A veteran parish councillor has been remembering a grim youthful experience - as the 50th anniversary approaches of a horrific plane fire that claimed five lives.

The tragedy happened on April 8, 1968 when a Boeing 707 bound for Sydney caught fire soon after taking off from Heathrow - causing the burning engine to break away from its mounting and fall into a gravel pit in Thorpe, narrowly missing children playing there.

The plane was able to make an emergency landing back at Heathrow but five died in the fire that broke out - one of them brave air stewardess Barbara Jane Harrison who received the posthumous George Cross. Two other air crew were also honoured.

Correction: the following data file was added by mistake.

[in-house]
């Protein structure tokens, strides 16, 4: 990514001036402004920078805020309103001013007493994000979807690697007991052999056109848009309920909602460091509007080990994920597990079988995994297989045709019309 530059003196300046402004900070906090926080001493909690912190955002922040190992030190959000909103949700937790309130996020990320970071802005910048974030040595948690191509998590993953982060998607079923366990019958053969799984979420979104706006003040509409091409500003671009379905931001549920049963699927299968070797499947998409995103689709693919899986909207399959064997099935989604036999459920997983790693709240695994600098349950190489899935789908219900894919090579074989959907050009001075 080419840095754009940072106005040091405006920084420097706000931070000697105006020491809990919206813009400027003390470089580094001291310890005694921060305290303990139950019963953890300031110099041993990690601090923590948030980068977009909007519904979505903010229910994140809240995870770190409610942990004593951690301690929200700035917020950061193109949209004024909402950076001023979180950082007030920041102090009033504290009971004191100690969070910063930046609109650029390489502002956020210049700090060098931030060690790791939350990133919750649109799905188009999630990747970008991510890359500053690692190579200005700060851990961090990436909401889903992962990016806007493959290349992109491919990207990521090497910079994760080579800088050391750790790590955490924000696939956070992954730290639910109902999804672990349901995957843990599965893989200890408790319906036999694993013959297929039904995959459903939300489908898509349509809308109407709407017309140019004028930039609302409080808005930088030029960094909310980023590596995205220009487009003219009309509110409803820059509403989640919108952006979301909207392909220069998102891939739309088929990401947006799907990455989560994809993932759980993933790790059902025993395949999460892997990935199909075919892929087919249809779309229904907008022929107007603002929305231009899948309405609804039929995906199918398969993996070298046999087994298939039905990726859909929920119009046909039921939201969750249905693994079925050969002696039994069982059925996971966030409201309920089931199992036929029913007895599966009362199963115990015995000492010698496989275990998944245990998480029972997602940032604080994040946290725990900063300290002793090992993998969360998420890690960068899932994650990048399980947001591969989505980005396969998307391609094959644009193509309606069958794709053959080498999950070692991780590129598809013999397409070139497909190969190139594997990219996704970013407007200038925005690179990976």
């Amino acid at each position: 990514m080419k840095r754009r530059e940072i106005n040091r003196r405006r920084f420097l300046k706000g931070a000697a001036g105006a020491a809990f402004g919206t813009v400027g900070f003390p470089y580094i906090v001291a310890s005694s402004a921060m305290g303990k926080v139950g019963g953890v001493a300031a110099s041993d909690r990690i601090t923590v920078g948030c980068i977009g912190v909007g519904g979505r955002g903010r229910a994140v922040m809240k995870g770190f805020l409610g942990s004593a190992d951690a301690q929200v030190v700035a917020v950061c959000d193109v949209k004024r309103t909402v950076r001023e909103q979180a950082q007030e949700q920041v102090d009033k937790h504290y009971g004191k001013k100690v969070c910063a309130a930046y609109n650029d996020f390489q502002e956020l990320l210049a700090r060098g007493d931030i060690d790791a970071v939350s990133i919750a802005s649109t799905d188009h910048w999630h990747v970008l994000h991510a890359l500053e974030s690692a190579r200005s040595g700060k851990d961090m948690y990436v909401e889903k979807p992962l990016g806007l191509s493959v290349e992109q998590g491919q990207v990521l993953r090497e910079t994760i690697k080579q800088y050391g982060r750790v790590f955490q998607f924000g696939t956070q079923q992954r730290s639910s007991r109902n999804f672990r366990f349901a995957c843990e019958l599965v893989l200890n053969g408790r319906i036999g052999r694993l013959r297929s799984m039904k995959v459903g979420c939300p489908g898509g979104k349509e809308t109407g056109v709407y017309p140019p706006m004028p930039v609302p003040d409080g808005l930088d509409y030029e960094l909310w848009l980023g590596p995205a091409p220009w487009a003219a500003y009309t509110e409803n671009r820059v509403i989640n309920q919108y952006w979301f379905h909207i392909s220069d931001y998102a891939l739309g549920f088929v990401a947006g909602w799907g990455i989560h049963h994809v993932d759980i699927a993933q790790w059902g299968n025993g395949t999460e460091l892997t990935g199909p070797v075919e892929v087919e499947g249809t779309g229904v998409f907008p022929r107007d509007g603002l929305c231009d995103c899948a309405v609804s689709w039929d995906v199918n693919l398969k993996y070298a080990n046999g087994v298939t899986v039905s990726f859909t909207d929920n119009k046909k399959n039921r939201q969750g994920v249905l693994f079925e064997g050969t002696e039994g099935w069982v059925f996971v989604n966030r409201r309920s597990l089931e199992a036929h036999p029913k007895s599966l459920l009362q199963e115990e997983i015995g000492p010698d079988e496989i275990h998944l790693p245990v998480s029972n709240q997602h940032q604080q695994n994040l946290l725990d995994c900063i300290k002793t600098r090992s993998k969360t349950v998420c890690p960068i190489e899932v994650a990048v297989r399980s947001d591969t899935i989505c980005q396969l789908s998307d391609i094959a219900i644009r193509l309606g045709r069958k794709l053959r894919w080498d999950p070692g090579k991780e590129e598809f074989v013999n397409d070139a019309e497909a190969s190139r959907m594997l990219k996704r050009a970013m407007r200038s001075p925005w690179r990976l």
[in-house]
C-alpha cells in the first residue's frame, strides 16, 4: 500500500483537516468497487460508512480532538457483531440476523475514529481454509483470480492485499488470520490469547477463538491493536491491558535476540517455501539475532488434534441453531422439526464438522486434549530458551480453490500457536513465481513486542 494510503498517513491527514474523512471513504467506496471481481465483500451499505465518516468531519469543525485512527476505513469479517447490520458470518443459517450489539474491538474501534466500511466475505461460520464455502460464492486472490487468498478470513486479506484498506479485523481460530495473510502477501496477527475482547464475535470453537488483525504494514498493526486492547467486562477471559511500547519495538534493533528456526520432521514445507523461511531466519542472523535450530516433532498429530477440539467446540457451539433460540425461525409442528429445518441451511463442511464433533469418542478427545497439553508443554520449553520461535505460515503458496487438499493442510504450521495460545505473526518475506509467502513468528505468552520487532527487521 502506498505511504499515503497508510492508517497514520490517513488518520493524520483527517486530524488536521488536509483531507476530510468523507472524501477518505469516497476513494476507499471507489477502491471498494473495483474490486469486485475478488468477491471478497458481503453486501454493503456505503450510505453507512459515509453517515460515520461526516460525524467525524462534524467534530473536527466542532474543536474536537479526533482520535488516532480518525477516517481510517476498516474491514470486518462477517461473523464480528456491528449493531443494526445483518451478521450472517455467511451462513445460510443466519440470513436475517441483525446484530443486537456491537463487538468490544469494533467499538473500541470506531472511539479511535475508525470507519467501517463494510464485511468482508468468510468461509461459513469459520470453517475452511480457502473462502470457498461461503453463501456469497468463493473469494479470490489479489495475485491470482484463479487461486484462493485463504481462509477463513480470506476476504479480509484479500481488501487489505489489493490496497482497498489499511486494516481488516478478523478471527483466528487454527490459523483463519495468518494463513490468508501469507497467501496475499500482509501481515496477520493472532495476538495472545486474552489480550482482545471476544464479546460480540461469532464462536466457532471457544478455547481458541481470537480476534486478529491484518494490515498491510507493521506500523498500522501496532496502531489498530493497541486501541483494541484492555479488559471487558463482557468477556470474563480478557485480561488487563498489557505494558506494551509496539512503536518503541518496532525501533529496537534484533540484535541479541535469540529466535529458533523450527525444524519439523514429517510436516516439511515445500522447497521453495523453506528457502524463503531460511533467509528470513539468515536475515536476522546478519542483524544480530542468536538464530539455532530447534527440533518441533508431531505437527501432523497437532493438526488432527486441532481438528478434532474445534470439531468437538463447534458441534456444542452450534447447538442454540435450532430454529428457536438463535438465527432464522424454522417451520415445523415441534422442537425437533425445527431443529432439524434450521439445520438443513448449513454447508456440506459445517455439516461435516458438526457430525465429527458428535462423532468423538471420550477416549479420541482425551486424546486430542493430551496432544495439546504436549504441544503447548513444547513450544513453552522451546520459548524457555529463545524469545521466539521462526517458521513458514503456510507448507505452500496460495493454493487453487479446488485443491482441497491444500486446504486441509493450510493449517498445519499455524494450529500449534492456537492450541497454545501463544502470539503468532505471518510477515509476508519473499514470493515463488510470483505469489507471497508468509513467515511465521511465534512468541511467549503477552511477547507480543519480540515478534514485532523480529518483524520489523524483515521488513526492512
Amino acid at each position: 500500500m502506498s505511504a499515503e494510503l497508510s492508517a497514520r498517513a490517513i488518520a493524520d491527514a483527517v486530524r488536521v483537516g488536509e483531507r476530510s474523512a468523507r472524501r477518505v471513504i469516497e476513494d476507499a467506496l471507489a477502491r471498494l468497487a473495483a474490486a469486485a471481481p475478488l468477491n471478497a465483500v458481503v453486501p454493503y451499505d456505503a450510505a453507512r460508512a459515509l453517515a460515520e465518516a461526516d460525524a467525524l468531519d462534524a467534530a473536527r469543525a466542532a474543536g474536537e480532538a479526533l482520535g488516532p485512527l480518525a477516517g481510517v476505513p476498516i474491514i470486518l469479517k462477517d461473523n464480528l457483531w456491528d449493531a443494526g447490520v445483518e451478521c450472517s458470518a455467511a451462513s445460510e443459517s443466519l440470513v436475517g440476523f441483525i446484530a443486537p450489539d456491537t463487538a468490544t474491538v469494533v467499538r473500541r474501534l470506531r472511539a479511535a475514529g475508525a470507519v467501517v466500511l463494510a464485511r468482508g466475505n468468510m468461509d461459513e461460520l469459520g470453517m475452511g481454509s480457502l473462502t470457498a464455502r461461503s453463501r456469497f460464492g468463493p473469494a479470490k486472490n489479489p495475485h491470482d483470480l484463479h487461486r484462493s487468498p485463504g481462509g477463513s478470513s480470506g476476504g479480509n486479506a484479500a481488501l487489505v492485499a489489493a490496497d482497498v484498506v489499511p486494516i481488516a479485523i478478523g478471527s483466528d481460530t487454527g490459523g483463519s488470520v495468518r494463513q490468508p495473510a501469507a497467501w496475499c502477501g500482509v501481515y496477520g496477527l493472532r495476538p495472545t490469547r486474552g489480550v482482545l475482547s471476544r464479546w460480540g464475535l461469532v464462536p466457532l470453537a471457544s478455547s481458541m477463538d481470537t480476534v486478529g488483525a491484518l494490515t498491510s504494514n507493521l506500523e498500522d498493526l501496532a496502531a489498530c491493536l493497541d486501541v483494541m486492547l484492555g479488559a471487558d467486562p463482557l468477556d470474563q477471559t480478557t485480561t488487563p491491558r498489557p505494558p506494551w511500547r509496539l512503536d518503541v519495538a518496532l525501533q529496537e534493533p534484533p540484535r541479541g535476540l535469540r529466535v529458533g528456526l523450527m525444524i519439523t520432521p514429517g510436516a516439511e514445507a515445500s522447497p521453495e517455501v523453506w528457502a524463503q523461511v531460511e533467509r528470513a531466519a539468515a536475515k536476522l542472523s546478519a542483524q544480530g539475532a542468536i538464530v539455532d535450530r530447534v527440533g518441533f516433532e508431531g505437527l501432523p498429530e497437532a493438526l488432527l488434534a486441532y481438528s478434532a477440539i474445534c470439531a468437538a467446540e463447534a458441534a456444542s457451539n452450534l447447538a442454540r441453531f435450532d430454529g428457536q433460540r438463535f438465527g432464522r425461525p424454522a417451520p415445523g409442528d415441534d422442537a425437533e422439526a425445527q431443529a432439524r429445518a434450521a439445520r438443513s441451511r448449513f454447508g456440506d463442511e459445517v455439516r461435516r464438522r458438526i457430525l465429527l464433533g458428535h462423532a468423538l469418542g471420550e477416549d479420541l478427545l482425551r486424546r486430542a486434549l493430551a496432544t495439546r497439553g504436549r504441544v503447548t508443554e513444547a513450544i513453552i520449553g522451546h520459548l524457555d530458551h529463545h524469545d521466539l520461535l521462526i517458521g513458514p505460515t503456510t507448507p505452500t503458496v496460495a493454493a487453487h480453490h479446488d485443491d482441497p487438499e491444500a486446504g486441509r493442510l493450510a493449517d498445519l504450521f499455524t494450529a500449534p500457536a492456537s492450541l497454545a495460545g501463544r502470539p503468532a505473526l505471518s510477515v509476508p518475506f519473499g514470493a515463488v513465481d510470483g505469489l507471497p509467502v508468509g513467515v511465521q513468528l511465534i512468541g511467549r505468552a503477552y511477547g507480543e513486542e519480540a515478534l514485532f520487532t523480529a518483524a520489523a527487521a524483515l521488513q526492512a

Cllr Ewan Larcombe, who is a veteran parish councillor for Datchet and Wraysbury, was a youthful plane spotter. He still remembers watching appalled from Staines Road in Wraysbury shortly before 4.30pm that day.

He said: "I witnessed the plume of flame from the engine and also the cowling glinting in the sunlight as it fell. I did not see the engine fall off but I did see the Boeing 707 dropping back down towards the runway with the whole side of the plane alight and the flames extending beyond the tail. As the plane descended further my view of the plane itself was blocked by the distant reservoir embankment but an enormous column of black smoke then rose steadily from the airport. At the time I had feelings of disbelief, of horror and helplessness. Now I am simply left with two indelible mental images."